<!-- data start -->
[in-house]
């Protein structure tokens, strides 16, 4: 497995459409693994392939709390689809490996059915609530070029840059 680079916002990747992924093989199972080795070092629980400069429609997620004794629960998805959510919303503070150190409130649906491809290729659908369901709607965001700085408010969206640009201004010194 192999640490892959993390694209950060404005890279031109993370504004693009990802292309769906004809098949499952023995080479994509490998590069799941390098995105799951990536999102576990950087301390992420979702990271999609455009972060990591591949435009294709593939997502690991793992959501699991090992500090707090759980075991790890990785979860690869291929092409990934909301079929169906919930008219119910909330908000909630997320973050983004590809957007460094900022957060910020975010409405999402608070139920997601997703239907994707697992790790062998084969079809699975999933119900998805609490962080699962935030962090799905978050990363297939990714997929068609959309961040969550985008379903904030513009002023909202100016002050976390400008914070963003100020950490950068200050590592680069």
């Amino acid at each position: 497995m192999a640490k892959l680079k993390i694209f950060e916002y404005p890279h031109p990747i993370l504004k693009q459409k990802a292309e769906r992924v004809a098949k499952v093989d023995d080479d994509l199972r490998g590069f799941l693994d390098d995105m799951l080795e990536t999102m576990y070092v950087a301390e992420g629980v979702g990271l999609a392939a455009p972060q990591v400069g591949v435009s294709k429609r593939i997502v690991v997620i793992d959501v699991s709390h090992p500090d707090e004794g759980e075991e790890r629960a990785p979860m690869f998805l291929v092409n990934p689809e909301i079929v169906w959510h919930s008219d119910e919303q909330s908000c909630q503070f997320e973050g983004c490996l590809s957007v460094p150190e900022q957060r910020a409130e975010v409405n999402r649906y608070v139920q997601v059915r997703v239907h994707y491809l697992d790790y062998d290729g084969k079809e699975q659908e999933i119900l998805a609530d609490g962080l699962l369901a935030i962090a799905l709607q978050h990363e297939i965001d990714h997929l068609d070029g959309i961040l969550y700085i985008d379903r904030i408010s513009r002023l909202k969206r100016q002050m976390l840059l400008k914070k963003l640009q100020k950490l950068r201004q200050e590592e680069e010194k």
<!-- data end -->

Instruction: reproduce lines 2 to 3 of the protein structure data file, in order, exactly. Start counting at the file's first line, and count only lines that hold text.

């Protein structure tokens, strides 16, 4: 497995459409693994392939709390689809490996059915609530070029840059 680079916002990747992924093989199972080795070092629980400069429609997620004794629960998805959510919303503070150190409130649906491809290729659908369901709607965001700085408010969206640009201004010194 192999640490892959993390694209950060404005890279031109993370504004693009990802292309769906004809098949499952023995080479994509490998590069799941390098995105799951990536999102576990950087301390992420979702990271999609455009972060990591591949435009294709593939997502690991793992959501699991090992500090707090759980075991790890990785979860690869291929092409990934909301079929169906919930008219119910909330908000909630997320973050983004590809957007460094900022957060910020975010409405999402608070139920997601997703239907994707697992790790062998084969079809699975999933119900998805609490962080699962935030962090799905978050990363297939990714997929068609959309961040969550985008379903904030513009002023909202100016002050976390400008914070963003100020950490950068200050590592680069």
């Amino acid at each position: 497995m192999a640490k892959l680079k993390i694209f950060e916002y404005p890279h031109p990747i993370l504004k693009q459409k990802a292309e769906r992924v004809a098949k499952v093989d023995d080479d994509l199972r490998g590069f799941l693994d390098d995105m799951l080795e990536t999102m576990y070092v950087a301390e992420g629980v979702g990271l999609a392939a455009p972060q990591v400069g591949v435009s294709k429609r593939i997502v690991v997620i793992d959501v699991s709390h090992p500090d707090e004794g759980e075991e790890r629960a990785p979860m690869f998805l291929v092409n990934p689809e909301i079929v169906w959510h919930s008219d119910e919303q909330s908000c909630q503070f997320e973050g983004c490996l590809s957007v460094p150190e900022q957060r910020a409130e975010v409405n999402r649906y608070v139920q997601v059915r997703v239907h994707y491809l697992d790790y062998d290729g084969k079809e699975q659908e999933i119900l998805a609530d609490g962080l699962l369901a935030i962090a799905l709607q978050h990363e297939i965001d990714h997929l068609d070029g959309i961040l969550y700085i985008d379903r904030i408010s513009r002023l909202k969206r100016q002050m976390l840059l400008k914070k963003l640009q100020k950490l950068r201004q200050e590592e680069e010194k």